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Electrical Stimulation (Manual) (CPT code 97032)


This modality includes the following types of electrical stimulation:

- Transcutaneous electrical nerve stimulation which produces analgesia, strengthening, and functional electrical stimulation. The use of electrical stimulation is considered medically necessary to reduce pain and/or edema and achieve muscular contraction during exercise.

- Neuro-muscular stimulation which is used for retraining weak muscles following surgery or injury and is taken to the point of visible muscle contraction.

- Interferential current/medium current units, which use a frequency that allows the current to go deeper. IFC is used to control swelling and pain.

Specific indications for the use of electrical stimulation include:

- the patient has documented dependent peripheral edema with an accompanying reduction in the ability to contract muscles;

- the patient has a documented reduction in the ability to contract muscles or in the strength of the muscle contraction;

- the patient has a condition that requires an educational program for self-stimulation of denervated muscle (educational program should be limited to 5-7 sessions);

- the patient has a condition that requires muscle re-education involving a training program (e.g., functional electrical stimulation);

- the patient has a painful condition that requires analgesia or a muscle spasm that requires reduction prior to an exercise program; or

- the patient is undergoing treatment for disuse atrophy using a specific type of neurostimulator (NMES) which transmits an electrical impulse to the skin over selected muscle groups by way of electrodes. Coverage for this indication is limited to those patients where the nerve supply to the muscle is intact, including brain, spinal cord, and peripheral nerves, and other non-neurological reasons for disuse are causing the atrophy (e.g., post casting or splinting of a limb, and contracture due to soft tissue scarring).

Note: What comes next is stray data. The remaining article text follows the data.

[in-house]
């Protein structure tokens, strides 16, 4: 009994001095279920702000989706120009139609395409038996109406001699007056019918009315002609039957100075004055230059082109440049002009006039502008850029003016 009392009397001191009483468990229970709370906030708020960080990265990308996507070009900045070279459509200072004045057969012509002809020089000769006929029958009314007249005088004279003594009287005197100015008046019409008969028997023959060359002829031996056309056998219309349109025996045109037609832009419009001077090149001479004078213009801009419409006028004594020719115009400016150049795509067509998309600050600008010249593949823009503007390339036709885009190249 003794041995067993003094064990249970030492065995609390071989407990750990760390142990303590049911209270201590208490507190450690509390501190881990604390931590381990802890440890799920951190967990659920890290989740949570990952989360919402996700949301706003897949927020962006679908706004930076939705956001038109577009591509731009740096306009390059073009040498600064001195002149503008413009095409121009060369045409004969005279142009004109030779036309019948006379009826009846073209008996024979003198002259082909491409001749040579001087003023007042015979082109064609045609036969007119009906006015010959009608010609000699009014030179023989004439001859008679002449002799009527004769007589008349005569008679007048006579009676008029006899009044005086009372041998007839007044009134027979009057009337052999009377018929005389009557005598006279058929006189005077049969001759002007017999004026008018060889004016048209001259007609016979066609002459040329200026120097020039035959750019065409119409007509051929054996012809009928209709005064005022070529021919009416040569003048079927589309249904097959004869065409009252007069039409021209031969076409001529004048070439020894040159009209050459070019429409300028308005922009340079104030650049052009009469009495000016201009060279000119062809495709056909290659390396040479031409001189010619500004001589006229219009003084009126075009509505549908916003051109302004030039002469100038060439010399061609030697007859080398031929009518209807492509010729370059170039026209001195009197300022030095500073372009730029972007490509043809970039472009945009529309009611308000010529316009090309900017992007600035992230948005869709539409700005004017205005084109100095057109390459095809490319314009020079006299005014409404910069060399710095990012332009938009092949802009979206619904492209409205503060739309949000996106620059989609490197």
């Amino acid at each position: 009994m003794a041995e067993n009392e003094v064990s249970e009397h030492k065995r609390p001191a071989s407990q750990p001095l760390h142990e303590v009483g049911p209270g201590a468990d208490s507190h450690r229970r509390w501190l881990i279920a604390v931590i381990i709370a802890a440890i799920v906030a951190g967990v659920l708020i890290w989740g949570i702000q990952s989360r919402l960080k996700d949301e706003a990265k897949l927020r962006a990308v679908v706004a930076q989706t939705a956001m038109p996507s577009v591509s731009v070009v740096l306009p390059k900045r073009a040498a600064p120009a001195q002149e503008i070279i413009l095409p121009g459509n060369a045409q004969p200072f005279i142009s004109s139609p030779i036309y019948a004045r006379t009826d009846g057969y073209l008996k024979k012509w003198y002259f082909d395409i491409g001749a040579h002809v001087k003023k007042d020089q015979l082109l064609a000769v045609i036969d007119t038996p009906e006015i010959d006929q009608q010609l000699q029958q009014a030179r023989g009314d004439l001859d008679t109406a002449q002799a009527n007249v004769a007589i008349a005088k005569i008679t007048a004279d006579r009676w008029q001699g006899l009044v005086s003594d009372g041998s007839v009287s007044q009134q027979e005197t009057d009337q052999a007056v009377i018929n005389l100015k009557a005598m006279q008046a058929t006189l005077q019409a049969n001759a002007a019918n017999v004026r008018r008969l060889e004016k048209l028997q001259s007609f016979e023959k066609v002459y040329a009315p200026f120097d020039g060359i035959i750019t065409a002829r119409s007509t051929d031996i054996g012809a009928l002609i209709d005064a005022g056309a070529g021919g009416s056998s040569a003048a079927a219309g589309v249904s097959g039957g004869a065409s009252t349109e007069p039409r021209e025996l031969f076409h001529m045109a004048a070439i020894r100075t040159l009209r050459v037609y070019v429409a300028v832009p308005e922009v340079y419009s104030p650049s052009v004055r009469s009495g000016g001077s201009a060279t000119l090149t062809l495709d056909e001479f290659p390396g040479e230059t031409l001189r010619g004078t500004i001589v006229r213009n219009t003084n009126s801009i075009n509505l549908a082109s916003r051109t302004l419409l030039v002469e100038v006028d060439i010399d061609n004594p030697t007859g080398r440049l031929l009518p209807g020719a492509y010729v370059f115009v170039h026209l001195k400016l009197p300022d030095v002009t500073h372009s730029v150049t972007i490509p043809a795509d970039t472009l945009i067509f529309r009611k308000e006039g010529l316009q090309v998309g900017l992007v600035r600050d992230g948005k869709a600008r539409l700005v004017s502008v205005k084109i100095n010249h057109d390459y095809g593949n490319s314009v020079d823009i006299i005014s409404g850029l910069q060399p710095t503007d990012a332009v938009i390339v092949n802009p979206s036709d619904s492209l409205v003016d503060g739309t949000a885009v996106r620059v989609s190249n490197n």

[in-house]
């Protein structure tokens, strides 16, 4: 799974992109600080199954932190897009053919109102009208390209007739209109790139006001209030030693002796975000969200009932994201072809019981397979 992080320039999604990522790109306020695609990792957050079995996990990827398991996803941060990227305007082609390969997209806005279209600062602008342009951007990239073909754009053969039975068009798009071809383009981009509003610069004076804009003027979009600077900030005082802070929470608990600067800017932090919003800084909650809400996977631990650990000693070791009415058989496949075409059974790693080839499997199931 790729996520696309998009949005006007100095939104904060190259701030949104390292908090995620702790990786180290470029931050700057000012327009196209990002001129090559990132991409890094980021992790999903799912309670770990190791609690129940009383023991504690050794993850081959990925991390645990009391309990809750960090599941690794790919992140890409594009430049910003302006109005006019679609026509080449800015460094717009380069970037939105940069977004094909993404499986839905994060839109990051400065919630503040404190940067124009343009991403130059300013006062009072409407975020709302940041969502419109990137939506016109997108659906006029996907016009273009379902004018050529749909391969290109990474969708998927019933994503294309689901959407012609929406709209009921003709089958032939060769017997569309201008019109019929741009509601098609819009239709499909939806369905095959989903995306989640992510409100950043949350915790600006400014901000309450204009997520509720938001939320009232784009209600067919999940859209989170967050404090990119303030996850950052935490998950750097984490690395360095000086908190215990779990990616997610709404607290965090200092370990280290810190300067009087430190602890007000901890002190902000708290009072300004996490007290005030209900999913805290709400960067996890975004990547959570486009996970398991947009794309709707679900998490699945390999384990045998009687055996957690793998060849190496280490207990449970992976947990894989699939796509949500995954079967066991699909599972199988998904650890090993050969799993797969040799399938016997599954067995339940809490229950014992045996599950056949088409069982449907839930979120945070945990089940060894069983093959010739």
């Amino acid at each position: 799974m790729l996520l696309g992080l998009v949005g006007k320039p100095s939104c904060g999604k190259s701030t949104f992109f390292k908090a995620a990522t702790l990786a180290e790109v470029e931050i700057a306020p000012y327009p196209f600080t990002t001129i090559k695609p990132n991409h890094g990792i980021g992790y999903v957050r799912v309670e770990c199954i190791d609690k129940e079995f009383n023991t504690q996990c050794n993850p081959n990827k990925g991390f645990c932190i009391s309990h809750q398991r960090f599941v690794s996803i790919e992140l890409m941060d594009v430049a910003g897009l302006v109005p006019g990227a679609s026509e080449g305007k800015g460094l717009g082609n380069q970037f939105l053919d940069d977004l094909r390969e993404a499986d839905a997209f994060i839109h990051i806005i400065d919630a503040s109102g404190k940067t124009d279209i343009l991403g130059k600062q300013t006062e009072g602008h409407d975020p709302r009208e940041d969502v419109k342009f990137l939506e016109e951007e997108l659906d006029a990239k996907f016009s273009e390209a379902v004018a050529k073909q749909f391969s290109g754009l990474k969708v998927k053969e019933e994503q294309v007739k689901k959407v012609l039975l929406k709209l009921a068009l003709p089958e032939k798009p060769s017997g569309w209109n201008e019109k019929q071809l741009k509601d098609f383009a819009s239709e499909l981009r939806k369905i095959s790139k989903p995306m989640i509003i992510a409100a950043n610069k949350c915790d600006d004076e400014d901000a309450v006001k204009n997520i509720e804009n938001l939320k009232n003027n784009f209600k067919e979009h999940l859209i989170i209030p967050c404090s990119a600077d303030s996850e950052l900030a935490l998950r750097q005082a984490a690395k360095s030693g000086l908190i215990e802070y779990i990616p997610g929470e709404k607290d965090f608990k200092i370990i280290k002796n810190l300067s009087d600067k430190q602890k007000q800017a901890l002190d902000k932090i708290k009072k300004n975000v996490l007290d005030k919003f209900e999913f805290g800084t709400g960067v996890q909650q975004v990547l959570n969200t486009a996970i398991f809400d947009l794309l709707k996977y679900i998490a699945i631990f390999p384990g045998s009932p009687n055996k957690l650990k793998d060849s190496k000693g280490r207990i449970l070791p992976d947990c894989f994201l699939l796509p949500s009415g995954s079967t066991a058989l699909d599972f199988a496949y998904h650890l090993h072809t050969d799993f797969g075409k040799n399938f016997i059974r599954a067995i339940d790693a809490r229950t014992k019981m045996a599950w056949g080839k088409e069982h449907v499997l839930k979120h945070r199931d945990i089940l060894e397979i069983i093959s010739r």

Standard treatment is 3 to 4 sessions a week for one month when used as adjunctive therapy or for muscle retraining. Additional sessions must meet medical necessity requirements.

Electrical stimulation used in the treatment of facial nerve paralysis, commonly known as Bell’s Palsy, is considered investigational and noncovered. Please refer to the ICD-9 Codes that Do Not Support Medical Necessity section.

Electrical nerve stimulation used to treat motor function disorders, such as multiple sclerosis, is considered investigational and, therefore, noncovered.

Electrical stimulation should not be reported for wound care of any sort because wound care does not require constant attendance.

Electrical stimulation is not medically necessary for the treatment of strokes when there is no potential for restoration of function.

See Electrical Stimulation for Indications Other Than Wound Care (G0283) for coverage guidelines for pelvic floor electrical stimulators.
 

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